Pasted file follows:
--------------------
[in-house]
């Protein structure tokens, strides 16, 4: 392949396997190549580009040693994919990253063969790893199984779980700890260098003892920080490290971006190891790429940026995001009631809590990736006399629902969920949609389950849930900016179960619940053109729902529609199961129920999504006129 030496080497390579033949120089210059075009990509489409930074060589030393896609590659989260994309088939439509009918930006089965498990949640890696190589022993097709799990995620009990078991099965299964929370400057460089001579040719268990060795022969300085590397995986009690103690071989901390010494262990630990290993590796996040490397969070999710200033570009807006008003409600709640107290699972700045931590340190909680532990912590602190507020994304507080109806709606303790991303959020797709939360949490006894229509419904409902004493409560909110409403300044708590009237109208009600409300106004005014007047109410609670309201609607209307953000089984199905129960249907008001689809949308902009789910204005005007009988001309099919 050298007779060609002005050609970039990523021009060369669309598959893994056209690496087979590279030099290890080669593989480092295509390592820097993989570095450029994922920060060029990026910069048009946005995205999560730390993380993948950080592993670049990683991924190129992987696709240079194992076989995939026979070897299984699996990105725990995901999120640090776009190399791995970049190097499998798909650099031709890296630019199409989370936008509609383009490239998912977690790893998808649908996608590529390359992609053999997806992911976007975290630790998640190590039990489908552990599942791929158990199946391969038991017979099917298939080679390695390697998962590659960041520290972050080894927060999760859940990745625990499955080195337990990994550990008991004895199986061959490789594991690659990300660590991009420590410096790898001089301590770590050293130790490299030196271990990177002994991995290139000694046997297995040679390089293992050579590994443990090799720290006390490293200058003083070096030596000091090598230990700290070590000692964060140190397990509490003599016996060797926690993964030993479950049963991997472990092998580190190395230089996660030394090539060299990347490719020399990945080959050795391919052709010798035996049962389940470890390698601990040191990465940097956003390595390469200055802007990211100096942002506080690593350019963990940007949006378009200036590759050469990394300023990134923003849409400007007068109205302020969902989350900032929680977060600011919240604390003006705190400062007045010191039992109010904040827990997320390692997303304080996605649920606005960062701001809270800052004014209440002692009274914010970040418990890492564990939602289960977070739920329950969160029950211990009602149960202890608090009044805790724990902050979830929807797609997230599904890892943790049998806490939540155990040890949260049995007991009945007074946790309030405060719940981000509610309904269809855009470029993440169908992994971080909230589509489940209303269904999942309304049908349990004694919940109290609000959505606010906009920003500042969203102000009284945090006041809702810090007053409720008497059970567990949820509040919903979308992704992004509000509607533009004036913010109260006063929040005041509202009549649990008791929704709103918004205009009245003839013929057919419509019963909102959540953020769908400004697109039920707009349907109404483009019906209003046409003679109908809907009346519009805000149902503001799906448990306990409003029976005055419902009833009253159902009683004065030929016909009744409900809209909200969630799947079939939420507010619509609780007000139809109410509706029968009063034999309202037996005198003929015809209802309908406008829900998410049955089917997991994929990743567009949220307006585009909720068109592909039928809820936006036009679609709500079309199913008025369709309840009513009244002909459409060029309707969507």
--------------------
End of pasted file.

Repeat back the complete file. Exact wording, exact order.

[in-house]
């Protein structure tokens, strides 16, 4: 392949396997190549580009040693994919990253063969790893199984779980700890260098003892920080490290971006190891790429940026995001009631809590990736006399629902969920949609389950849930900016179960619940053109729902529609199961129920999504006129 030496080497390579033949120089210059075009990509489409930074060589030393896609590659989260994309088939439509009918930006089965498990949640890696190589022993097709799990995620009990078991099965299964929370400057460089001579040719268990060795022969300085590397995986009690103690071989901390010494262990630990290993590796996040490397969070999710200033570009807006008003409600709640107290699972700045931590340190909680532990912590602190507020994304507080109806709606303790991303959020797709939360949490006894229509419904409902004493409560909110409403300044708590009237109208009600409300106004005014007047109410609670309201609607209307953000089984199905129960249907008001689809949308902009789910204005005007009988001309099919 050298007779060609002005050609970039990523021009060369669309598959893994056209690496087979590279030099290890080669593989480092295509390592820097993989570095450029994922920060060029990026910069048009946005995205999560730390993380993948950080592993670049990683991924190129992987696709240079194992076989995939026979070897299984699996990105725990995901999120640090776009190399791995970049190097499998798909650099031709890296630019199409989370936008509609383009490239998912977690790893998808649908996608590529390359992609053999997806992911976007975290630790998640190590039990489908552990599942791929158990199946391969038991017979099917298939080679390695390697998962590659960041520290972050080894927060999760859940990745625990499955080195337990990994550990008991004895199986061959490789594991690659990300660590991009420590410096790898001089301590770590050293130790490299030196271990990177002994991995290139000694046997297995040679390089293992050579590994443990090799720290006390490293200058003083070096030596000091090598230990700290070590000692964060140190397990509490003599016996060797926690993964030993479950049963991997472990092998580190190395230089996660030394090539060299990347490719020399990945080959050795391919052709010798035996049962389940470890390698601990040191990465940097956003390595390469200055802007990211100096942002506080690593350019963990940007949006378009200036590759050469990394300023990134923003849409400007007068109205302020969902989350900032929680977060600011919240604390003006705190400062007045010191039992109010904040827990997320390692997303304080996605649920606005960062701001809270800052004014209440002692009274914010970040418990890492564990939602289960977070739920329950969160029950211990009602149960202890608090009044805790724990902050979830929807797609997230599904890892943790049998806490939540155990040890949260049995007991009945007074946790309030405060719940981000509610309904269809855009470029993440169908992994971080909230589509489940209303269904999942309304049908349990004694919940109290609000959505606010906009920003500042969203102000009284945090006041809702810090007053409720008497059970567990949820509040919903979308992704992004509000509607533009004036913010109260006063929040005041509202009549649990008791929704709103918004205009009245003839013929057919419509019963909102959540953020769908400004697109039920707009349907109404483009019906209003046409003679109908809907009346519009805000149902503001799906448990306990409003029976005055419902009833009253159902009683004065030929016909009744409900809209909200969630799947079939939420507010619509609780007000139809109410509706029968009063034999309202037996005198003929015809209802309908406008829900998410049955089917997991994929990743567009949220307006585009909720068109592909039928809820936006036009679609709500079309199913008025369709309840009513009244002909459409060029309707969507």